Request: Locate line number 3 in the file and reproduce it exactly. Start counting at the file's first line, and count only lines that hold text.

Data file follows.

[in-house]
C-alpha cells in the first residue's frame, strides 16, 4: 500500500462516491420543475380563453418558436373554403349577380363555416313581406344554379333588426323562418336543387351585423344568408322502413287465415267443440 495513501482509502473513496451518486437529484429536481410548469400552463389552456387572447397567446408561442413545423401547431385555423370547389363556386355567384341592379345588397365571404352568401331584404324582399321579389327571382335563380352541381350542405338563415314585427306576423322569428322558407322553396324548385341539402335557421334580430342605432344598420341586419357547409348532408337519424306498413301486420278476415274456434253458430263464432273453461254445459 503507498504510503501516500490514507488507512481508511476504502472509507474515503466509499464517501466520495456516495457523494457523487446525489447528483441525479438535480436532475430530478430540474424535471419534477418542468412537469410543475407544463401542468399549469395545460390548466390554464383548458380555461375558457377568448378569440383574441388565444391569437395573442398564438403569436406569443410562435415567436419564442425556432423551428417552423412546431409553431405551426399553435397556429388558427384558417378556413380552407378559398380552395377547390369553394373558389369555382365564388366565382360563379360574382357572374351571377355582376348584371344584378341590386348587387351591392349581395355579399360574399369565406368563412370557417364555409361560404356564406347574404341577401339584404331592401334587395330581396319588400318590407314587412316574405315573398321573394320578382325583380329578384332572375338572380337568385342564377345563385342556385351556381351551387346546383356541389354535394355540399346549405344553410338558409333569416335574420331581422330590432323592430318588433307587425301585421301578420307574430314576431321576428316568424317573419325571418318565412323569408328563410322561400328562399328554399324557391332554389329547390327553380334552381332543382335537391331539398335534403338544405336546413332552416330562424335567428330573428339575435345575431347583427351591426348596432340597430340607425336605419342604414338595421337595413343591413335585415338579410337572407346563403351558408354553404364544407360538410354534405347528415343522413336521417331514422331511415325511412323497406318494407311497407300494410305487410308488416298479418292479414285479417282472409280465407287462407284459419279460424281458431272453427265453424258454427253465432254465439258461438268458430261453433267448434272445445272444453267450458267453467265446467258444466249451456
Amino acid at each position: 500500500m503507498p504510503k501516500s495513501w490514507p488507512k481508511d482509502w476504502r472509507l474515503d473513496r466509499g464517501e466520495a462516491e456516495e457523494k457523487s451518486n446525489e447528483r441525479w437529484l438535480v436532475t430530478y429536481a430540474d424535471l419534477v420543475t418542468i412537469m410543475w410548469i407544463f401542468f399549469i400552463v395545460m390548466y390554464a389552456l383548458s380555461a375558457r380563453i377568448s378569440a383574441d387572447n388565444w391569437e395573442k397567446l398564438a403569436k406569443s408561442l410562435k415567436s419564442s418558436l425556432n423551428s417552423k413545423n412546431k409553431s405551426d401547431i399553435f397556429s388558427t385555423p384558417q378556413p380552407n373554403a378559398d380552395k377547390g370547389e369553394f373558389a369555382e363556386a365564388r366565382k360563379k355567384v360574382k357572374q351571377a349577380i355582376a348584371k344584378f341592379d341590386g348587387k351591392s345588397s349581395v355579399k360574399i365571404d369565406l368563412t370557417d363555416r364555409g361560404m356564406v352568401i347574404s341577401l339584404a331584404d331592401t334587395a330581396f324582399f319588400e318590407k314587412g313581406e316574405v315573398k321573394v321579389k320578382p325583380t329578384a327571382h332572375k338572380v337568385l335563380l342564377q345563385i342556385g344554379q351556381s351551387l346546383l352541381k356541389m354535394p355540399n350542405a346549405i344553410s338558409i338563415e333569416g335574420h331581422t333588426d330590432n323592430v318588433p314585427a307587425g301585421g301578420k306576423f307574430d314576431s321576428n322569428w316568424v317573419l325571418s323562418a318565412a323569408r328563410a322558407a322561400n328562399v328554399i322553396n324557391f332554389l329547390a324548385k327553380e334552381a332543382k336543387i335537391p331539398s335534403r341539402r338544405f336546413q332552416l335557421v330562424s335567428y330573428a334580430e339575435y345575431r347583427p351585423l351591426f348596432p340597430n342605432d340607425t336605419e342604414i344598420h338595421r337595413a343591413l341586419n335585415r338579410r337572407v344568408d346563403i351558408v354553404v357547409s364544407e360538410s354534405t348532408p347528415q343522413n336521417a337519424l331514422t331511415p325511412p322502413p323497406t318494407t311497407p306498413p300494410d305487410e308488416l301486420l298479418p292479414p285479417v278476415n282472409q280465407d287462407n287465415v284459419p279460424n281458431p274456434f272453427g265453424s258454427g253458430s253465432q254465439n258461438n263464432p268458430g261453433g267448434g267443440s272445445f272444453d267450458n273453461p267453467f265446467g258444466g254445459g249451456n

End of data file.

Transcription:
Amino acid at each position: 500500500m503507498p504510503k501516500s495513501w490514507p488507512k481508511d482509502w476504502r472509507l474515503d473513496r466509499g464517501e466520495a462516491e456516495e457523494k457523487s451518486n446525489e447528483r441525479w437529484l438535480v436532475t430530478y429536481a430540474d424535471l419534477v420543475t418542468i412537469m410543475w410548469i407544463f401542468f399549469i400552463v395545460m390548466y390554464a389552456l383548458s380555461a375558457r380563453i377568448s378569440a383574441d387572447n388565444w391569437e395573442k397567446l398564438a403569436k406569443s408561442l410562435k415567436s419564442s418558436l425556432n423551428s417552423k413545423n412546431k409553431s405551426d401547431i399553435f397556429s388558427t385555423p384558417q378556413p380552407n373554403a378559398d380552395k377547390g370547389e369553394f373558389a369555382e363556386a365564388r366565382k360563379k355567384v360574382k357572374q351571377a349577380i355582376a348584371k344584378f341592379d341590386g348587387k351591392s345588397s349581395v355579399k360574399i365571404d369565406l368563412t370557417d363555416r364555409g361560404m356564406v352568401i347574404s341577401l339584404a331584404d331592401t334587395a330581396f324582399f319588400e318590407k314587412g313581406e316574405v315573398k321573394v321579389k320578382p325583380t329578384a327571382h332572375k338572380v337568385l335563380l342564377q345563385i342556385g344554379q351556381s351551387l346546383l352541381k356541389m354535394p355540399n350542405a346549405i344553410s338558409i338563415e333569416g335574420h331581422t333588426d330590432n323592430v318588433p314585427a307587425g301585421g301578420k306576423f307574430d314576431s321576428n322569428w316568424v317573419l325571418s323562418a318565412a323569408r328563410a322558407a322561400n328562399v328554399i322553396n324557391f332554389l329547390a324548385k327553380e334552381a332543382k336543387i335537391p331539398s335534403r341539402r338544405f336546413q332552416l335557421v330562424s335567428y330573428a334580430e339575435y345575431r347583427p351585423l351591426f348596432p340597430n342605432d340607425t336605419e342604414i344598420h338595421r337595413a343591413l341586419n335585415r338579410r337572407v344568408d346563403i351558408v354553404v357547409s364544407e360538410s354534405t348532408p347528415q343522413n336521417a337519424l331514422t331511415p325511412p322502413p323497406t318494407t311497407p306498413p300494410d305487410e308488416l301486420l298479418p292479414p285479417v278476415n282472409q280465407d287462407n287465415v284459419p279460424n281458431p274456434f272453427g265453424s258454427g253458430s253465432q254465439n258461438n263464432p268458430g261453433g267448434g267443440s272445445f272444453d267450458n273453461p267453467f265446467g258444466g254445459g249451456n